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I really appreciate this solution, but I thought of a variant that I was hoping you could provide feedback on, in case I am overlooking something.
Disclaimer: This solution is intended for the assumption the operator is only interacting with one PB at any given time.

-PLC uses a [1x2] array, storing an integer, and a boolean
-Instead of a timer event function, this utilizes a Tag Change - triggered by an Expression Tag (known in this description as x), which stores an integer

  • timer enabled: x = 0 (change triggers script), x = some unique index associated with this PB (change triggers script)
    -when a PB timer is disabled, x = negative unique index (change triggers script)
    Timer event function:
    -when switched to 0, do nothing
    -when switched to positive integer, send [x,1] to PLC
    -when switched to negative integer, send [-1 * x,0] to PLC

PLC:
-timer to check for broken comms
-stores a last received index, defaulted to -1
-new index,value pair received, reset timer
-value = 1, set tag corresponding to index, last received = index
-value = 0, reset tag corresponding to index, set last received = -1
-implement simple error handling regarding unexpected index values
-Note that the indices should be indexed by 1, not 0

I think this will decrease the memory needed, so for large numbers of PBs it should increase speed, and remove the constantly running timer, but will also require more PLC code.
Is there anything in here you think I am overlooking/any reason why this isn’t a viable solution?
Thank you for your help!

It doesn’t address any of the failures between the user interface (Vision/Perspective) and Ignition.

I also think it unrealistic to expect only one momentary PB to be pressed at a time across your entire gateway/clients/designers. Unless you have code to enforce it, at which point a general solution starts to make sense.

You are right, if for some reason the ‘OFF’ condition isn’t triggered by the release, the button would continue to run. I think including a check in the enabled script of the timer to the controlValue to make sure it is still held down would fix this. Are there any others I am overlooking?
As for the usage of only one PB, we only use them in one application that is only instanced once - and don’t intend on including them in the future. In general though, I agree that it is a big assumption.

Perhaps you should start over at the top of this topic and review all of the various ways a button-release event can fail. Over the entire path to the PLC. I don’t see how your recommendation covers the cases.

The solutions that appear to cover all of the bases invariably use a quickly changing signal from the client that affirmatively indicates that the button is still pressed, with a short timeout at the PLC. Ensuring that the changing signal originates on the GUI thread (in Vision) is crucial to catching GUI thread crashes. This approach is typically accompanied by some housekeeping logic that ensures that once a timeout expires, the button must affirmatively transition from off to on again before it is allowed.

Thank you for the response, I have gone through the thread and your solution again, and have a few questions.

Am I misunderstanding, or is this not functionally identical to the controlValue check before initiating any action that I mention in my previous comment? If the check fails, cleanup.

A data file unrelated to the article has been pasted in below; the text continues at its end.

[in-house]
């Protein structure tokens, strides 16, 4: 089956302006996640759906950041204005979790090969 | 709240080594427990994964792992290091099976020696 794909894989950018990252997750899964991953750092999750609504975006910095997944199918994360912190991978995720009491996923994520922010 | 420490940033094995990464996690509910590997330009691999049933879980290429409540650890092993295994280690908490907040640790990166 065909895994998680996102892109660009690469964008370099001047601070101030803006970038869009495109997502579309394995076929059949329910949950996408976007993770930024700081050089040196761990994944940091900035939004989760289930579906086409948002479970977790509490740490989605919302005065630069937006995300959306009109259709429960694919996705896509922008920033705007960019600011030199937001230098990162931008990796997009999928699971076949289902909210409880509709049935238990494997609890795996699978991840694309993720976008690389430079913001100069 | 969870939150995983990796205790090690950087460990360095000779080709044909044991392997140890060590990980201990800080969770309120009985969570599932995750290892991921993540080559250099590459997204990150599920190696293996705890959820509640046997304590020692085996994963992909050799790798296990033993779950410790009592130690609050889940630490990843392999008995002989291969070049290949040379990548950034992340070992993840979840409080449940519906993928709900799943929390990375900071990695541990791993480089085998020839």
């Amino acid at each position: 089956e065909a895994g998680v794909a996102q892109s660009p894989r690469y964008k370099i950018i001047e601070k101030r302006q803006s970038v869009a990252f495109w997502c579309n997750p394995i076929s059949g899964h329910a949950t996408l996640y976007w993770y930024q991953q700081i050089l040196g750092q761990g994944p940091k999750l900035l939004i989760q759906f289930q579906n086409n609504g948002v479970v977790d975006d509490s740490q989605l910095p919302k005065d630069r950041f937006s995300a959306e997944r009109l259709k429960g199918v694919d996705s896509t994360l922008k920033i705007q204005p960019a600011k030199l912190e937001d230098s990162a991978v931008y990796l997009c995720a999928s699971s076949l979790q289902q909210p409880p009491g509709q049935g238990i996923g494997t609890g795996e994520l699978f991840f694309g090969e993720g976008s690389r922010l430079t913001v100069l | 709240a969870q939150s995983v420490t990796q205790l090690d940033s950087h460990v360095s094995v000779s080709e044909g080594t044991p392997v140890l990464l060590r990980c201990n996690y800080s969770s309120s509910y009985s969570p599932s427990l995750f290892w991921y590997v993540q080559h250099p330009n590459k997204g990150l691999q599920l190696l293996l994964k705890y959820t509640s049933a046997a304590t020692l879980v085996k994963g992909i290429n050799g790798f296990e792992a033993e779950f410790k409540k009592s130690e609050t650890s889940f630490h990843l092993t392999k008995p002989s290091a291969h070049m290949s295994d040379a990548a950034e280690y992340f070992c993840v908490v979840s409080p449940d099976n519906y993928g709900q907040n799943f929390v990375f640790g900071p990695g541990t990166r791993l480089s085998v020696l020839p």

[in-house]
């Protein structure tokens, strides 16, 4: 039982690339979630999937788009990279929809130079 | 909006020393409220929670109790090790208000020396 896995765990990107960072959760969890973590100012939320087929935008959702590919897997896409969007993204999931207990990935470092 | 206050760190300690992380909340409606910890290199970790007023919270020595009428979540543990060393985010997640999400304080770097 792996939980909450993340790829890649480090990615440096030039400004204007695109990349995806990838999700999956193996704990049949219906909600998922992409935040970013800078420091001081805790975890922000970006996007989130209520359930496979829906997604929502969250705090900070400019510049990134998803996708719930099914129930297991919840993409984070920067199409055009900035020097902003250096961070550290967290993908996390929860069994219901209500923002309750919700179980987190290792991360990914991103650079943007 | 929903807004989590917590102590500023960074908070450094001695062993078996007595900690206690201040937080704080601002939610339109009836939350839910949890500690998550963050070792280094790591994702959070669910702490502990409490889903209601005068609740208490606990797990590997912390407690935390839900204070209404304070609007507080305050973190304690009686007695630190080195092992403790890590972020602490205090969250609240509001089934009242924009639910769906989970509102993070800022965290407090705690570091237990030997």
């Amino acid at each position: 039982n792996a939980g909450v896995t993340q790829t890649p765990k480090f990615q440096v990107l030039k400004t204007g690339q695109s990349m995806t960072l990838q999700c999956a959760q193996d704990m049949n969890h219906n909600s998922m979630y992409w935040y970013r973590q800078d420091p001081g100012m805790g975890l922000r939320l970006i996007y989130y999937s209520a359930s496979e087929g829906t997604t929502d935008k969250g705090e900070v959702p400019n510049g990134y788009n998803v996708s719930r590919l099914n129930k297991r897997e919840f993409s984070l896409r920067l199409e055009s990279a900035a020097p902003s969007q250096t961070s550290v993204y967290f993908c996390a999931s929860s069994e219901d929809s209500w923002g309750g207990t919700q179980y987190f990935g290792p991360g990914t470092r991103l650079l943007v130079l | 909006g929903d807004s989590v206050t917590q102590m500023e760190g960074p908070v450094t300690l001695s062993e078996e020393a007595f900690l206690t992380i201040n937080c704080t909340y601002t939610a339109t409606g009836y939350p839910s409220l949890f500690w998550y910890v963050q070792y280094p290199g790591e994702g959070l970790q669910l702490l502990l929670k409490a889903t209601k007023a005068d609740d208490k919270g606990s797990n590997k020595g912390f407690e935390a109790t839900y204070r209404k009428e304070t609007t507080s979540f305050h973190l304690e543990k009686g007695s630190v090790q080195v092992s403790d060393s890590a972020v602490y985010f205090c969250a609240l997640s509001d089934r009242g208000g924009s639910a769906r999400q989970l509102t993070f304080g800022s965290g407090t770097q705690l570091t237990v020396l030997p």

The other sources of failure I know of are GUI freeze and gateway-plc comms failure, both of which I think are covered by the PLC timeout, as no new writes will be sent, and window closure while pressed, which I believe should cause the controlValue check to error (along the lines of component does not exist).

Thank you for this, I can imagine safety issues if a queue of pending "move"s were to form. I think saving the response code from system.tag.write and running cleanup and throwing an error window if it is not 1 should account for this. Although there is a chance this could still queue one move (I don’t think it would, but can’t find affirmative documentation as to what “immediately” constitutes, and whether it is less time than the PB timer), this could be fixed PLC side by requiring 2 consecutive 1 writes in the same index in order to move. Could easily use last_received for this, and the delay should be almost imperceptible to the operator, being at most 1/20 of a second.
Thank you again.

No, an expression tag doesn’t guard any traffic from the GUI.

How will your expression tag know the GUI is frozen or comms are lost to the client?

How will the PLC know you’ve written the same value twice to the same location? If you reset it in the PLC in between, you are setting yourself up for races–see my notes about only writing a given regster from one direction.

default state of PLC: all associated PB tags = 0
last_received = -1
signal (i,1) received
if tag[i] == 0 && last_received == i { tag[i] =1}
else if last_received != i { last_received=i}

So the first time it will just set last_received, saying “there is a precedent for this message”, and the second one will actually turn it on. Any PLC timeouts or other signals will reset this count, although that logic isn’t included in this comment, just for simplicity.

This is incorporated into:

I was under the impression that if the GUI froze, the script associated with the timer would not run, but I am new to Ignition so you would certainly know better than I. For my reference - could you direct me to which aspect of your solution protects against a frozen GUI, as well as “guard[ing] against traffic from the GUI”.
Thank you

Expression tags run in the gateway. If you aren’t scripting in the gateway, then maybe your solution satisfies this part. Like mine:

The actionPerformed event runs on the GUI thread, so if the GUI chokes, the message won’t be sent. If the messages aren’t sent on a steady pace, or comms go down, the gateway side will see that signal’s stale timestamp and kill it.

Thank you, I didn’t explicitly mention it in my original write up, but the timer I reference is bound to a PB in the same configuration. I believe the only difference is what is done in the actionPerformed method. Does this mean I can assume that frozen GUI => actionPerformed won’t run => no Expression Tag change => Tag Change script doesn’t run => No write sent ?

Yes, that looks correct.